I believe in the power of teddy bears. I know it sounds funny, and I’d be laughing myself if I hadn’t seen their power first hand. This past year I deployed with the Air Force to Bagram Airfield, in Northern Afghanistan. The area around Bagram is filled with extremes. It is both ruggedly beautiful, and desperately poor. It is peaceful and serene, and then punctuated with unbelievable violence and the scars of decades of conflict. It is an area where millions of landmines peacefully coexist with little children playing in war torn fields, most of the time. It is like nothing else I have ever seen or experienced.
North of Bagram is a valley, more beautiful that the words I could use to describe it. The name of the place is Panjshir, and it is a narrow corridor in the earth, carved by the river that flows into the Shomali plains. It is the valley that broke the Soviet Union, turning back seven armored divisions. It is the valley that the Taliban never captured, creating a flood of refugees who moved against the flow of the river to find safety. Like Bagram, it is also filled with extremes. The people living in the valley are blessed with the wealth of unbelievable scenic beauty, but that beauty is interrupted by the rusting hulks of destroyed armored personnel carriers and other vestiges of war.
I believe in the power of Teddy bears because I have seen Hell. Hell exists on Earth, but it’s not a place. Hell is what happens when you lose all hope, or even worse, when you lose all hope of ever finding hope. It is despair, and I saw it on the faces of people as we passed. Not everyone, but just those who were paying attention. As we drove by, they could tell the difference that separated them by nothing more than a car door. It was the difference between wealth and abject poverty, the difference in winning or losing the lottery at birth. The funny part was, I never saw it in the children. There’s a magic about childhood that transcends hope. Kids play and live life without worrying about the responsibilities, and sometimes the despair of adulthood.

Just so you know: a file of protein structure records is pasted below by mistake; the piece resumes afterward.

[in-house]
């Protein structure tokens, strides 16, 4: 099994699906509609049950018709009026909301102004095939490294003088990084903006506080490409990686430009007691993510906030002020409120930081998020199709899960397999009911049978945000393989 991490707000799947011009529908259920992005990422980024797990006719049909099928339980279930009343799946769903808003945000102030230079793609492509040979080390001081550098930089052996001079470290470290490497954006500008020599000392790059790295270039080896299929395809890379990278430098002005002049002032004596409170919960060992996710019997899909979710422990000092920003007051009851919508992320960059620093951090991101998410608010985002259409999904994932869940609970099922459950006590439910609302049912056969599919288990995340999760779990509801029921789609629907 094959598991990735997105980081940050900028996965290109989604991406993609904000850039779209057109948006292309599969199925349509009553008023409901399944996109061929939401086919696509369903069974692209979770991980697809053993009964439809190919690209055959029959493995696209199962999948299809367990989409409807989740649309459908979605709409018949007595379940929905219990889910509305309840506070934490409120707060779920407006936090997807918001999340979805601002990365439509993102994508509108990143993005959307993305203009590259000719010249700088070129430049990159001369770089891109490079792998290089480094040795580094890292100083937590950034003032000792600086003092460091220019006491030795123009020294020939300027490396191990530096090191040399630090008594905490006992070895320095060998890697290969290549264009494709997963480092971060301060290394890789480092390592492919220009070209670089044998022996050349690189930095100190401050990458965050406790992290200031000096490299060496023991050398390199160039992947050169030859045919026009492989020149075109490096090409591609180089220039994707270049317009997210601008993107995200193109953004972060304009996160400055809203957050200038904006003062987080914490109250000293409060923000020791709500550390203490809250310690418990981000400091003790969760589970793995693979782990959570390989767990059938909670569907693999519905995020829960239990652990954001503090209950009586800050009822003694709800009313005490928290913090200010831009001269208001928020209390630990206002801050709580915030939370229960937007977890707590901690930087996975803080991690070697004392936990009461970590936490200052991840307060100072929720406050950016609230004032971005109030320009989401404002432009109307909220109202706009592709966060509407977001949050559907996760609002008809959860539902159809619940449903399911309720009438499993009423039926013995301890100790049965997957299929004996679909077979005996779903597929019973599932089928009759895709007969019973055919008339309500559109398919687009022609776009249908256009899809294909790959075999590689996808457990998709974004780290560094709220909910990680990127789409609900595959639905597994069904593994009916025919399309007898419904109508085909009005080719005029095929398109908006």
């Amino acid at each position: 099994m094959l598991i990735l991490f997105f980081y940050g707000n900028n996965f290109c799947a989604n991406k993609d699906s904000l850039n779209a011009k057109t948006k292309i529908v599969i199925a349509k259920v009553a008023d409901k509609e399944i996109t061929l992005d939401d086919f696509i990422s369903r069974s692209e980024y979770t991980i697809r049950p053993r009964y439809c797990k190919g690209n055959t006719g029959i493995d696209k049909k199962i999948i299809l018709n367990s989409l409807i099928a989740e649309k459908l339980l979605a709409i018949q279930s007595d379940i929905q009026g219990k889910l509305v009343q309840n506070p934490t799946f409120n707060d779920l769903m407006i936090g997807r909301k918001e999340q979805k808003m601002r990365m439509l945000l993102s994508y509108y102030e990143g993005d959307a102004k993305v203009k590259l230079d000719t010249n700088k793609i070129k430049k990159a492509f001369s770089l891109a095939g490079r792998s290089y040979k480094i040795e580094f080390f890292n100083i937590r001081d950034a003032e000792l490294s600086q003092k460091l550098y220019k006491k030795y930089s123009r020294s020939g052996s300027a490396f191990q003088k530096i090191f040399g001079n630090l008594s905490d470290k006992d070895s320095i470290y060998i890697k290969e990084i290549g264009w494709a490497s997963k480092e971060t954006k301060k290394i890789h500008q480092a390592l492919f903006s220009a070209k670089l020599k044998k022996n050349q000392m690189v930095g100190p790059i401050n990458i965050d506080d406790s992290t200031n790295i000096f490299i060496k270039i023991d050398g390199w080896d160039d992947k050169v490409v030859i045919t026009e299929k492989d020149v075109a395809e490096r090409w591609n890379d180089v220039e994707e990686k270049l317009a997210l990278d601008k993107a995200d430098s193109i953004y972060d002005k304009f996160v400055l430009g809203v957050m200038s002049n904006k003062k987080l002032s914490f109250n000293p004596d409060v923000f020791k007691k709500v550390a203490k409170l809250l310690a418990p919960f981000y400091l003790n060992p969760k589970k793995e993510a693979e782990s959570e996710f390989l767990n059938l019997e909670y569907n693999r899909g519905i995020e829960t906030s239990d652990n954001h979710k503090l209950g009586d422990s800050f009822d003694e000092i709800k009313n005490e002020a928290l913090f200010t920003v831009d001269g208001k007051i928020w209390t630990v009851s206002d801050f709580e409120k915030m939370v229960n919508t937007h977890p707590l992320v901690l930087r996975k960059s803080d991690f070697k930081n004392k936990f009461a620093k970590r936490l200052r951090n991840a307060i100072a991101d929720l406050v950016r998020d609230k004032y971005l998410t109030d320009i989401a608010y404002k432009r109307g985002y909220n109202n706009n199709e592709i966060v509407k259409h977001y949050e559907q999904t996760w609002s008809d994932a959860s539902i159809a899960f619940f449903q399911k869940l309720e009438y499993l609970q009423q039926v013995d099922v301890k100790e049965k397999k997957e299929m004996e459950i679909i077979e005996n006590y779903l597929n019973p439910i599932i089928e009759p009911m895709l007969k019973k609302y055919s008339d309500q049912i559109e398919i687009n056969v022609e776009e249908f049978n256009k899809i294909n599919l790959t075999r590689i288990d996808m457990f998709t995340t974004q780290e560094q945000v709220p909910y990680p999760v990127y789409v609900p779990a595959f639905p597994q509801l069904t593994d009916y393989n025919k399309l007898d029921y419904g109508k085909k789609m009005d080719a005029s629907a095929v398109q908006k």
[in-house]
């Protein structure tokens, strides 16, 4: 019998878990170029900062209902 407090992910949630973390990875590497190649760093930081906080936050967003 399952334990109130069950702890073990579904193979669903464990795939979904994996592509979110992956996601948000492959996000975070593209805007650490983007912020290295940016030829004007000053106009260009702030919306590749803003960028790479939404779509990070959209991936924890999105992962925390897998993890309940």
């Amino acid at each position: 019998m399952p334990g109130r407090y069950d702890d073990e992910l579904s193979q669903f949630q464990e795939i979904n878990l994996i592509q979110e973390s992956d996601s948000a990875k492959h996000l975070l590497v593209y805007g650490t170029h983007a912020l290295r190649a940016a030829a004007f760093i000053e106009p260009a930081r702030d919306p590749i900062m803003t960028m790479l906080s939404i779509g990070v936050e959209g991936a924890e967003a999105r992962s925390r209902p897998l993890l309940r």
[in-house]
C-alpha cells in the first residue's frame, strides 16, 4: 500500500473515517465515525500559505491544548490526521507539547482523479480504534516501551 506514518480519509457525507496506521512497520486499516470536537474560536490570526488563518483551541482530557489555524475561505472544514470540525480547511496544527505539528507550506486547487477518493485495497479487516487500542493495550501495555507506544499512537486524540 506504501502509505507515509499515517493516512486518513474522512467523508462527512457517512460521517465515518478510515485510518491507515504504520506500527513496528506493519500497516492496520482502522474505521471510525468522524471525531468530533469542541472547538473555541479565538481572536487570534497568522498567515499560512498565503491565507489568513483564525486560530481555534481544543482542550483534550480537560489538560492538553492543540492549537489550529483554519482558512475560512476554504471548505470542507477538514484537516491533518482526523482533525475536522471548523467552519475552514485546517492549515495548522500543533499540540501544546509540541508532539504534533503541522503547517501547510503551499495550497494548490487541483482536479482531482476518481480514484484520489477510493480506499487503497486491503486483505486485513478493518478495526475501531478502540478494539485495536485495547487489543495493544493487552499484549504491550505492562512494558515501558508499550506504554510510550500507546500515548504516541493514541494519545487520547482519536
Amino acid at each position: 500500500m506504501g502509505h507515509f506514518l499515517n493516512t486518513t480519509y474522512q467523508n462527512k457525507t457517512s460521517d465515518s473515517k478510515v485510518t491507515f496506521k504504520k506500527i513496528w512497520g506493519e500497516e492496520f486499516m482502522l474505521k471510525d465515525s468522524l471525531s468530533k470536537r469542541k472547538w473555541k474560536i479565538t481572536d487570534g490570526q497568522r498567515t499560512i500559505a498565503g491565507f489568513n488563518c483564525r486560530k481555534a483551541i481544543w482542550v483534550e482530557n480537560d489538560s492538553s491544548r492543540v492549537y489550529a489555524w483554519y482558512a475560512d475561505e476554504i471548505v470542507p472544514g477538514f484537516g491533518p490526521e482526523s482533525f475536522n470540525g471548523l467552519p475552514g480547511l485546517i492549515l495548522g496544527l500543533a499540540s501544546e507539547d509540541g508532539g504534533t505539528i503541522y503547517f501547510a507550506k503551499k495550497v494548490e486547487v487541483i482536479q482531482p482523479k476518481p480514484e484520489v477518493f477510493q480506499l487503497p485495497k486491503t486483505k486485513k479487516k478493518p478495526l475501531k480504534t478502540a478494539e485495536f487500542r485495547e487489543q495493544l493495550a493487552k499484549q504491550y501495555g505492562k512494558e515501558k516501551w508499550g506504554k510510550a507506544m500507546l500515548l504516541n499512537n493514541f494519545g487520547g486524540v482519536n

On our way out of the valley we passed an old man and what I can only guess to be his grandson. He heard the vehicles coming, and pulled the child in close. There was something in his expression that wasn’t inviting, but maybe it was just the cold and the snow. As we slowed down to pass, I held a bright blue teddy bear out the window. I remember feeling bad that the bear was so bright, more of a girl’s Teddy Bear than a boy’s. The little boy didn’t care. He grabbed it before the offer went away, and hugged with both arms. The old man looked right at me, “Tashakkur”, Thank you. I watched until they disappeared around a bend behind us, and my last image of them is of the child still hugging his bear. I don’t know how you would describe the look on the old man’s face. I still see it today. Maybe it was just a smile, but maybe it was hope that his grandson wouldn’t live in the same world he did. I guess we all wish that, or hope for it.
I hear lots of talk in our nation about the Global War on Terror, and my opinions change and evolve with that debate. However, we seem to miss the root cause in that discussion. Hell is what causes terrorism. It’s about pure desperation, and feeling like there’s no way of recovering the hope of childhood. I’m not saying that we’ll be able to win this conflict with teddy bears alone, but when I deploy next I’m packing a bag full of the little furry creatures just in case.
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